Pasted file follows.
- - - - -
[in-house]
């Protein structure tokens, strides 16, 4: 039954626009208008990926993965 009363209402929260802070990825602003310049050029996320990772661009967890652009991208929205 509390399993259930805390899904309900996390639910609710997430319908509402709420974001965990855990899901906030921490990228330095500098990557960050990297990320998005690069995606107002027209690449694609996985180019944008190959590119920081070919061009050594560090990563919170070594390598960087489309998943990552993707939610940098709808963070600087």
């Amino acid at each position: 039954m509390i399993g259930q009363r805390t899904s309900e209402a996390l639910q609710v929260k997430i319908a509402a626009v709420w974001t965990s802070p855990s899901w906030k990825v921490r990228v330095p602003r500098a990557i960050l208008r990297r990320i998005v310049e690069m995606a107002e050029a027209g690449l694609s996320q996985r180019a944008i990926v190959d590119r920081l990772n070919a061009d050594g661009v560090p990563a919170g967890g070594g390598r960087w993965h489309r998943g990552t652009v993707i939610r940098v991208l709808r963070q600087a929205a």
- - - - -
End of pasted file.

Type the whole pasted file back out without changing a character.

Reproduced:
[in-house]
């Protein structure tokens, strides 16, 4: 039954626009208008990926993965 009363209402929260802070990825602003310049050029996320990772661009967890652009991208929205 509390399993259930805390899904309900996390639910609710997430319908509402709420974001965990855990899901906030921490990228330095500098990557960050990297990320998005690069995606107002027209690449694609996985180019944008190959590119920081070919061009050594560090990563919170070594390598960087489309998943990552993707939610940098709808963070600087």
């Amino acid at each position: 039954m509390i399993g259930q009363r805390t899904s309900e209402a996390l639910q609710v929260k997430i319908a509402a626009v709420w974001t965990s802070p855990s899901w906030k990825v921490r990228v330095p602003r500098a990557i960050l208008r990297r990320i998005v310049e690069m995606a107002e050029a027209g690449l694609s996320q996985r180019a944008i990926v190959d590119r920081l990772n070919a061009d050594g661009v560090p990563a919170g967890g070594g390598r960087w993965h489309r998943g990552t652009v993707i939610r940098v991208l709808r963070q600087a929205a």